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Phoenix dactylifera - L.

Common Name Date Palm
Family Arecaceae
USDA hardiness 8-12
Known Hazards Plant has spines or sharp edges; use extreme caution when handling
Habitats The tree has been cultivated for so long that it is not known in a truly wild situation.
Range Original range is unknown.
Edibility Rating    (5 of 5)
Other Uses    (3 of 5)
Weed Potential No
Medicinal Rating    (2 of 5)
Care
Half Hardy Well drained soil Moist Soil Full sun
Phoenix dactylifera Date Palm


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Phoenix dactylifera Date Palm
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Summary

Date Palm or Phoenix dactylifera is an evergreen, flowering palm growing up to 30 m tall and up to 40 cm across. The short trunk has suckers at the base. The leaves are 4-6 m long, with spines on the petiole. The fruits are oval-cylindrical and bright red to yellow when ripe. The fruits are used to treat respiratory diseases and fevers. Gum obtained from the tree is used to treat diarrhea. The fruits are edible. It is often dried and eaten raw or used as food sweetener. Sap from the tree can be drunk fresh, fermented, or distilled. Seeds are soaked and ground up for animal feed. Seed oil is used in soap making and in cosmetics. Date palm is salt-tolerant. The leaves are used as thatching material. It yields fiber which can be used to make ropes, baskets, hats, and mats. The wood is strong and resistant to termite attacks. It is used in construction and for fuel.


Physical Characteristics

 icon of manicon of cone
Phoenix dactylifera is an evergreen Tree growing to 25 m (82ft) by 7 m (23ft) at a slow rate.
It is hardy to zone (UK) 9. The plant is not self-fertile.
Suitable for: light (sandy), medium (loamy) and heavy (clay) soils and prefers well-drained soil. Suitable pH: neutral and basic (alkaline) soils and can grow in very alkaline and saline soils.
It cannot grow in the shade. It prefers dry or moist soil and can tolerate drought.

UK Hardiness Map US Hardiness Map

Synonyms

Encephalartos pungens (L.f. ex Aiton) Lehm. Macrozamia tridentata pungens J.Schust. Palma dactylifer

Habitats

Edible Uses

Edible Parts: Flowers  Fruit  Pollen  Sap
Edible Uses:

Fruit - raw or cooked[297 ]. The fruit is often dried and then eaten raw or used to add sweetness to a variety of foods such as cakes, fruit pies, confectionary etc[301 , K ]. The fruit is about 5cm long, 2.5cm in diameter, produced in clusters that can be as large as 1,500 fruits[335 ]. Male inflorescence - eaten as a delicacy[301 ]. Pollen is eaten[301 ]. Wherever fruiting is poor, the sap is tapped and becomes the main product from the tree[303 ]. It can be drunk fresh, fermented and drunk as toddy, or distilled and drunk as the spirit 'arrack'[303 ].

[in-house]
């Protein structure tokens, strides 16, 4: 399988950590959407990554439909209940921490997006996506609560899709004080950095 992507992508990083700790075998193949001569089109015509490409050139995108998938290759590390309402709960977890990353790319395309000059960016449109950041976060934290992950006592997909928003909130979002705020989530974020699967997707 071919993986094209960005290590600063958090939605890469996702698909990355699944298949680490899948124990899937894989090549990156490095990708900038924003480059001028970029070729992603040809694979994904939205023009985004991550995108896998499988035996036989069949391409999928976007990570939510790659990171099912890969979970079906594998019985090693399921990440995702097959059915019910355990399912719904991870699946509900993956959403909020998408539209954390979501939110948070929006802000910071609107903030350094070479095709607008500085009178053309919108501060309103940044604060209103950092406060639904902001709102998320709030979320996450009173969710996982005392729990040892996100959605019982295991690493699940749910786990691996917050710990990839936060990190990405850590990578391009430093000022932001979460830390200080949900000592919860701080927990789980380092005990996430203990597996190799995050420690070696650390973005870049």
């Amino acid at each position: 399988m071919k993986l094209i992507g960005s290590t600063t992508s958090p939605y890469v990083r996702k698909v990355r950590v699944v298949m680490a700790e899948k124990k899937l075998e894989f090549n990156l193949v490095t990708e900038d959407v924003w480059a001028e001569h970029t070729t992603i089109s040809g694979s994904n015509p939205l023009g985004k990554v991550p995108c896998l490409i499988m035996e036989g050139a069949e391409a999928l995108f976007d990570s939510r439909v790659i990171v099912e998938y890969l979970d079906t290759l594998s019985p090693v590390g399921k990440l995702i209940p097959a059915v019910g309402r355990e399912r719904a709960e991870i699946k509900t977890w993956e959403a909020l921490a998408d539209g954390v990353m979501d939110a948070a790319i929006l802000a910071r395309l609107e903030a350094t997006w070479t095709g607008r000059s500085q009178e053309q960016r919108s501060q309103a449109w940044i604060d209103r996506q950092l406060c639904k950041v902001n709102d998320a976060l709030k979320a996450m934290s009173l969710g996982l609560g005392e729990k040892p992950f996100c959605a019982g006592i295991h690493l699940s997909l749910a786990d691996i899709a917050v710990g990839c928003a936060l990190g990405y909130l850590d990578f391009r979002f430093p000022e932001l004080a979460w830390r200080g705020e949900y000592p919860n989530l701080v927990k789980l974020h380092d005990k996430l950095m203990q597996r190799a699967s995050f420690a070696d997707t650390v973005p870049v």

Medicinal Uses

Plants For A Future can not take any responsibility for any adverse effects from the use of plants. Always seek advice from a professional before using a plant medicinally.


Date fruits are demulcent, expectorant and laxative. They are used to treat respiratory diseases and fevers[303 ]. The tree yields a gum that is used in treating diarrhoea[303 ].

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Other Uses

Agroforestry Uses: Being a salt-tolerant species, the date has been used for decades for the revegetation of salt affected lands in the Mediterranean region[303 ]. Whilst young, date trees occupy a lot of space, so a decision to introduce it into cultivated fields must be taken carefully. But once mature, the wide crown grows high above the field crops, and it little affects the yield of cultivated crops. In many places, numerous palms are found in arable fields of suitable regions[303 ]. Other Uses The leaves are widely used for a variety of purposes. They make an excellent thatch, being used to make roofs and walls of huts. A fibre obtained from the leaves, base of the leaves and bark can be used to make ropes, baskets, hats and mats[46 , 200 , 302 ]. A fibre obtained from the leaf petiole, combined with other suitable material, is used for making insulating boards[303 ]. Dried leaves, with their stiff, woody rachis, are used for fencing[303 ]. The wood in the outer portion of the stem is strong and resistant to termites[303 ]. It is much valued for use in construction[46 , 200 , 303 ]. The stems are used for fuel[303 ]. This plant is fire-retardant. Indoor Plant.

Cultivation details

Agroforestry Services: Crop shade  Global Crop  Industrial Crop: Fiber  Management: Standard  Other Systems: Multistrata  Staple Crop: Sugar